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Print-Quality Poipu Photos Available to the Media
If you're a member of the professional media and would like access to print-quality photos of the Poipu Beach area for editorial use, please contact us by clicking here or by calling 808.742.7444 for a username and password.
Grand Hyatt Kauai introduces Respire by Hyatt
The Grand Hyatt Kauai Resort & Spa recently changed their status to be a non-smoking hotel and also introduced 20 new hypo-allergenic "Respire" rooms, which are a healthy option for guests with asthma, allergies and other respiratory sensitivities.
Golfers who want to experience the renowned south shore course twice within a ten-day period can do so for only $115 now through December 31. In addition, the course offers its ongoing "Second Round/Same Day" rate of $55.
New Kauai eBook Travel Guide Available
The Explorer's Guide to Kauai, a 70-page Ebook guide, offers tips on how to have an island-style travel experience safely and with eco-awareness. It features over 30 pages of original maps and highlights to island towns as well as an extensive Resource list to important Kauai websites. Best of all, the guide, which was put together by the Hawaii Explorer team, all of whom are long-time island residents, is available for immediate download for only $15. Proceeds from the guide go to support the www.kauaiexplorer.com project. For more information and to purchase the paperless guide, go to www.kauaiexplorer.com/kauai_guide_books/.
Monk Seal Volunteers Wanted
More volunteers are needed to help track and monitor sightings of endangered Hawaiian monk seals, especially along the south shore. To volunteer, please call 651-7668 or e-mail email@example.com. Please also report all monk seal sightings to the same phone number.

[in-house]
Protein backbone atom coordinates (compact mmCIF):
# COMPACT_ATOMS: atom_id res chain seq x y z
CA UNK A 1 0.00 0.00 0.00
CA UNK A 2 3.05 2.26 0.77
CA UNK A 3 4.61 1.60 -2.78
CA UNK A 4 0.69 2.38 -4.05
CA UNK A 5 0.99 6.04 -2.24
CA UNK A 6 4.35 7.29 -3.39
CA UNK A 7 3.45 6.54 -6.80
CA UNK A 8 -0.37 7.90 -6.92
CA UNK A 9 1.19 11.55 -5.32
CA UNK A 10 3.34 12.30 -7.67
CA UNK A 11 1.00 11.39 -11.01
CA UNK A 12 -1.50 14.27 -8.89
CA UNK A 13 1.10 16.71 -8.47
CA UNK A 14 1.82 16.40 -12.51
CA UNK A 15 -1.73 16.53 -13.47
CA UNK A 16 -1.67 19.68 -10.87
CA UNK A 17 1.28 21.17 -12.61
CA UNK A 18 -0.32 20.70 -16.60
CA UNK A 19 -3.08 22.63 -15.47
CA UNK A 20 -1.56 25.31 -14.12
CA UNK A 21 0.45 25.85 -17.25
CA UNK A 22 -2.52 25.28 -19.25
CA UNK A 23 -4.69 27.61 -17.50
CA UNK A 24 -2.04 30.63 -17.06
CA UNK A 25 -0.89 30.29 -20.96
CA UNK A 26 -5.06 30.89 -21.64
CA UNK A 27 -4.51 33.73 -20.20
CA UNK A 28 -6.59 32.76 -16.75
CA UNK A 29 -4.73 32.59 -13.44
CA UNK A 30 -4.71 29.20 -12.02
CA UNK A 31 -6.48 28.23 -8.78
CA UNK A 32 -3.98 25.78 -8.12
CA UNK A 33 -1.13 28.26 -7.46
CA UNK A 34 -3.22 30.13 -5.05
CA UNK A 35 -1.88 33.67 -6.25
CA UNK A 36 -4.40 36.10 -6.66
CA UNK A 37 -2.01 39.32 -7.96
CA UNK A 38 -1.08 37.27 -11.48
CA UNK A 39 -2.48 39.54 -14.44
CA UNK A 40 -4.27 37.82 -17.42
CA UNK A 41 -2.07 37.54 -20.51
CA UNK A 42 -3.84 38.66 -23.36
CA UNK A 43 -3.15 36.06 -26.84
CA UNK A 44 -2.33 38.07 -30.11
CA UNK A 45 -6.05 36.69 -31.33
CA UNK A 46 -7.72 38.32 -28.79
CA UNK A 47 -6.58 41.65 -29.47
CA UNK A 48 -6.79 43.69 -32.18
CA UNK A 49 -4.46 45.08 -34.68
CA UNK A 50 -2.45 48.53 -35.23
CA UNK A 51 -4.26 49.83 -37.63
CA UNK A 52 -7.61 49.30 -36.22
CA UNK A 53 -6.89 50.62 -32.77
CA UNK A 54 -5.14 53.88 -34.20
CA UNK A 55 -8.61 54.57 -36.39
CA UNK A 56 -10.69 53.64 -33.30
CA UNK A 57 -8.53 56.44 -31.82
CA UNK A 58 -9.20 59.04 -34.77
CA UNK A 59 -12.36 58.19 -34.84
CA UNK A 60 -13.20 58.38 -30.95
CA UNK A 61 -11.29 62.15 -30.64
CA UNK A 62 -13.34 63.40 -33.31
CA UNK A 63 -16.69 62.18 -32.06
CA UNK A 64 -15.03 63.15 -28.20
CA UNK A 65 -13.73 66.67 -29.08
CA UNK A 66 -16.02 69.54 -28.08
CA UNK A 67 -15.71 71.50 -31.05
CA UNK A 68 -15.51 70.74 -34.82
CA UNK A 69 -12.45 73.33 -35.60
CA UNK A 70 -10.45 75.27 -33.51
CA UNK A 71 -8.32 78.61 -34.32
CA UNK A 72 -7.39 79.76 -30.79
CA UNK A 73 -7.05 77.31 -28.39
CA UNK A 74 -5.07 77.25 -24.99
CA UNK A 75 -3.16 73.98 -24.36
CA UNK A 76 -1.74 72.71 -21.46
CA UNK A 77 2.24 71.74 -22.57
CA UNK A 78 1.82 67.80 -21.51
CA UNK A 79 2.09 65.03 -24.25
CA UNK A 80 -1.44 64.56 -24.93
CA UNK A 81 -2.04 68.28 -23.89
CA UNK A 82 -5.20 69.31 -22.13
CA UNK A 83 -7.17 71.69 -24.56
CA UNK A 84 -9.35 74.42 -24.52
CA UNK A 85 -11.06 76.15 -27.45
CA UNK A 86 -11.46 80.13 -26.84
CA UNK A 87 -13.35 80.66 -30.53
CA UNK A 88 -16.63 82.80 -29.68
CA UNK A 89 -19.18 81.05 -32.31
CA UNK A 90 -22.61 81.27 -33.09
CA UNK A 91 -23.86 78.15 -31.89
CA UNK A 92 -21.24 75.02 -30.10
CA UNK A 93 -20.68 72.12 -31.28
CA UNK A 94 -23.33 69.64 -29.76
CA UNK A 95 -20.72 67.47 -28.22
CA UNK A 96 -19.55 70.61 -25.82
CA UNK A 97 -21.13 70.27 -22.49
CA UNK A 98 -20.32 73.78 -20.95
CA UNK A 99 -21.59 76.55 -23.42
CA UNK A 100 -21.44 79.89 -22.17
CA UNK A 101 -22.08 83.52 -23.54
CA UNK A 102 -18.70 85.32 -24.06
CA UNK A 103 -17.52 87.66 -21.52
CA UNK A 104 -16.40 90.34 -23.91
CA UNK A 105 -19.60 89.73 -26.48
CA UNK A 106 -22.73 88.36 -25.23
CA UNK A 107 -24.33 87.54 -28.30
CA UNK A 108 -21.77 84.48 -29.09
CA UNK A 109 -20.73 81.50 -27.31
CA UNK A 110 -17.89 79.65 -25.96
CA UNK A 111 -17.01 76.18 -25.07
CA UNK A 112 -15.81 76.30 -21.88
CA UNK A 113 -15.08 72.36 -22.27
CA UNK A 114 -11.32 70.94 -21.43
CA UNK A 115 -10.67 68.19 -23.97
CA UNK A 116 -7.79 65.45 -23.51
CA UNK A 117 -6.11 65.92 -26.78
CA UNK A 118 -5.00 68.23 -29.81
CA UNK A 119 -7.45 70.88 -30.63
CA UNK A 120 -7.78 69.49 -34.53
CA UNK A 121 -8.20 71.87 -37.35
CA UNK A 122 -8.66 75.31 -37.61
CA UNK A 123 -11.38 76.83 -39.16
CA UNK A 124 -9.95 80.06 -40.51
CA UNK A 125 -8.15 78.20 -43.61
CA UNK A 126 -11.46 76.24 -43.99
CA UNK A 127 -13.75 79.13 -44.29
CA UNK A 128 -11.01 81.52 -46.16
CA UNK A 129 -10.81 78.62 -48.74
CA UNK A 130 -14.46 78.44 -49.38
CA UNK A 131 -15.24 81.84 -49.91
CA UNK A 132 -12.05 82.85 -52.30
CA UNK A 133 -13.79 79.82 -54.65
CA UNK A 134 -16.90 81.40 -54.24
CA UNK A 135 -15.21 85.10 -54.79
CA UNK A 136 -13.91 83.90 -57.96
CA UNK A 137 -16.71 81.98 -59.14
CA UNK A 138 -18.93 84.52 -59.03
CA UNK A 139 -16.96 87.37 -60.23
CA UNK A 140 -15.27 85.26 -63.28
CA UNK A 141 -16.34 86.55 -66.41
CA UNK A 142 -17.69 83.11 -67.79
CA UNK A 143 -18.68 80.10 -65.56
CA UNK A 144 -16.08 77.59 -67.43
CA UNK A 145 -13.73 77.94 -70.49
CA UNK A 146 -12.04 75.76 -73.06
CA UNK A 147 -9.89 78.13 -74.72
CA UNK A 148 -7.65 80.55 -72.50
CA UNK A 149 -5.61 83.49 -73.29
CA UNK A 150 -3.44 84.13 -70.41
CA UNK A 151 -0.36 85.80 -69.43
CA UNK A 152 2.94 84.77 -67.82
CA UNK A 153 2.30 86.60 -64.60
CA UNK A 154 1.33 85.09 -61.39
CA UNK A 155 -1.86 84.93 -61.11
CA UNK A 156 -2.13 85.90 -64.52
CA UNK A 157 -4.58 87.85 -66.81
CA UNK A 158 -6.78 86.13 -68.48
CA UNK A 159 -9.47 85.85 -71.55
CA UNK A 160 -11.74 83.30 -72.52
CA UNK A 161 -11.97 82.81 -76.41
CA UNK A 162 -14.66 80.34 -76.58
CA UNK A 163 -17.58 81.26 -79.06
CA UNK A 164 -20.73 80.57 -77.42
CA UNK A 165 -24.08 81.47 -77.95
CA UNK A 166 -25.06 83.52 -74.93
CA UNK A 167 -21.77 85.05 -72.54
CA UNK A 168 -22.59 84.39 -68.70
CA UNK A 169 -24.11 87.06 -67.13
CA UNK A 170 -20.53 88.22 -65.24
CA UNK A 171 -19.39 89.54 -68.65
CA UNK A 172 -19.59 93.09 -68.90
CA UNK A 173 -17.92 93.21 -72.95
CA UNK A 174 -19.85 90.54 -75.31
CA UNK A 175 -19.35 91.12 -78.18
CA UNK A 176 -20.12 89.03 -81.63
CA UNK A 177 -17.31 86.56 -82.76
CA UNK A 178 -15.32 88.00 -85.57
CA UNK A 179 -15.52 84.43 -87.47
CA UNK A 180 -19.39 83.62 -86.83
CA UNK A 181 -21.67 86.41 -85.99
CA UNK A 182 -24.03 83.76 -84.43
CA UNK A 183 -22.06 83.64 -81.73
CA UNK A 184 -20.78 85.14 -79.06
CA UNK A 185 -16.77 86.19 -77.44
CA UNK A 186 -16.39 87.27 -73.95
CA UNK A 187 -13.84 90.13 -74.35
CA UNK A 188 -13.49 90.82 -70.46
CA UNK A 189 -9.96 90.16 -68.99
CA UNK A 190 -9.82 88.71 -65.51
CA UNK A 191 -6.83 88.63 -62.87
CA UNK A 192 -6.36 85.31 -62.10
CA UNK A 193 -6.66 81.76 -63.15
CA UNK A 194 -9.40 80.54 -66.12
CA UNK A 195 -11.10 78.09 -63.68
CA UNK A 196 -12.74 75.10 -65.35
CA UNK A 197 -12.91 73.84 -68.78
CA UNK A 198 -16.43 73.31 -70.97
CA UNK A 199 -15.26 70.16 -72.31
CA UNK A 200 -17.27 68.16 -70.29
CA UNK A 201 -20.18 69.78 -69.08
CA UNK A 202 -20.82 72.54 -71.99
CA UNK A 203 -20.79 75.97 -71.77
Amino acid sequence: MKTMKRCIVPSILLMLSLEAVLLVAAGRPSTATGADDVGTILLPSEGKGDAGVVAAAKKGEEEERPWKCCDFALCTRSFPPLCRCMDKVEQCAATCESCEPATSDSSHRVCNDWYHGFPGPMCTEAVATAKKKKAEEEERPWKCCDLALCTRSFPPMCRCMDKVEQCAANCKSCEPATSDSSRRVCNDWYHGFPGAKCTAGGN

Protecting Monk Seals and their Habitat
The Hawaiian monk seal is considered the most endangered seal in U.S. waters, with only about 1,200 left. Hawaiian monk seals, found in the northwest part of the Hawaiian Islands, spend a lot of time at sea, sometimes as long as a month. Every year, usually in May or June, females find sandy beaches and give birth to a single pup. Mothers take care of their pups for six weeks, and during that entire time, they do not leave the beach - even to eat. Human disturbance has been identified as the primary factor in the decline of the species. In fact, if humans come too near a mother seal too often, she will abandon her pup and go out to sea. Unfortunately, this usually means death for the pup. It is now against the law for people to come within 100 yards of a seal on a beach to prevent abandonment of pups. The following are some hints on what you should and should not do if you encounter a Monk seal:
- Keep your distance. Use binoculars, spotting scopes and cameras with zoom lenses to get a closer look. If wildlife approaches you, stay calm and slowly back away. When closer encounters occur, do not make sudden moves or obstruct the travel path of the animals – let them have the unhindered right of way.
- Hands off. Never attempt to approach, touch, ride or "play" with monk seals. Touching wildlife can injure the animal, put you at risk and is illegal. Monk seals may bite, body slam or even pull you underwater if startled or threatened. Cautiously move away if you observe any of the following behaviors: Rapid movement away from a disturbance and toward the water, sudden awakening from sleep on the beach, female attempting to shield a pup with her body or by her movements, vocalization or "growling" at a disturbance.
- Wildlife and pets don't mix. Please remember to keep your pet on a leash at all times. Monk seals can injure and spread diseases to pets, and in turn, pets can harm and disturb monk seals.
- Lend a hand with trash removal. Human garbage is one of the greatest threats to marine wildlife. Plastic bags, floating debris and monofilament line pose the greatest risk to wildlife. Clean your debris before leaving the beach and clean up any mess that could be a threat to marine life.
Help others to become responsible. Speak up if you notice other viewers or tour operators behaving in a way that disturbs the wildlife or impacts sensitive habitats. Be friendly, respectful and discrete when approaching others. Violations of the law should be reported to local authorities.